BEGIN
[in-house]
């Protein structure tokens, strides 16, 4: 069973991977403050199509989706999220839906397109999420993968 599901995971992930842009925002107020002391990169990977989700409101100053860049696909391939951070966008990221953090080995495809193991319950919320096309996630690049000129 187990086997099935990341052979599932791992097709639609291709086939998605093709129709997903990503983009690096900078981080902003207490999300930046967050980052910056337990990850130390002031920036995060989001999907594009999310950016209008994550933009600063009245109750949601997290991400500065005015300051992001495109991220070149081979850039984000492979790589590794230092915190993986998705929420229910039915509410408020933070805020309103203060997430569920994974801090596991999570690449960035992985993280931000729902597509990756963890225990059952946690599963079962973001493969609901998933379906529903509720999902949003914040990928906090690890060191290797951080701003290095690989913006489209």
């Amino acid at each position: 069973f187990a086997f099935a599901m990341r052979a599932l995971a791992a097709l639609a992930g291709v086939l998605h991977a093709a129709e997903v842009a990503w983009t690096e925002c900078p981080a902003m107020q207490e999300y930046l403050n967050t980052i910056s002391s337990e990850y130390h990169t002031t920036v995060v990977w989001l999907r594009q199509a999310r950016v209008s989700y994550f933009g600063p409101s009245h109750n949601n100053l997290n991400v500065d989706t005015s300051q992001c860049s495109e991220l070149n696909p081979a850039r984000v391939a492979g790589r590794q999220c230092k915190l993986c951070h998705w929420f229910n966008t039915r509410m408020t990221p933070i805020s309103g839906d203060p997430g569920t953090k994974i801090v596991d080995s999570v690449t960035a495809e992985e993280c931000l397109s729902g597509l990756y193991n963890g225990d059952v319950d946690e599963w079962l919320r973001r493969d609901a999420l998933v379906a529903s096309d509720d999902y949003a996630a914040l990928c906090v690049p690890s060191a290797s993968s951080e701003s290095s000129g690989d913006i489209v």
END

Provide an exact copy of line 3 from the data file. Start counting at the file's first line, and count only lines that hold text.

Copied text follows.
């Amino acid at each position: 069973f187990a086997f099935a599901m990341r052979a599932l995971a791992a097709l639609a992930g291709v086939l998605h991977a093709a129709e997903v842009a990503w983009t690096e925002c900078p981080a902003m107020q207490e999300y930046l403050n967050t980052i910056s002391s337990e990850y130390h990169t002031t920036v995060v990977w989001l999907r594009q199509a999310r950016v209008s989700y994550f933009g600063p409101s009245h109750n949601n100053l997290n991400v500065d989706t005015s300051q992001c860049s495109e991220l070149n696909p081979a850039r984000v391939a492979g790589r590794q999220c230092k915190l993986c951070h998705w929420f229910n966008t039915r509410m408020t990221p933070i805020s309103g839906d203060p997430g569920t953090k994974i801090v596991d080995s999570v690449t960035a495809e992985e993280c931000l397109s729902g597509l990756y193991n963890g225990d059952v319950d946690e599963w079962l919320r973001r493969d609901a999420l998933v379906a529903s096309d509720d999902y949003a996630a914040l990928c906090v690049p690890s060191a290797s993968s951080e701003s290095s000129g690989d913006i489209v």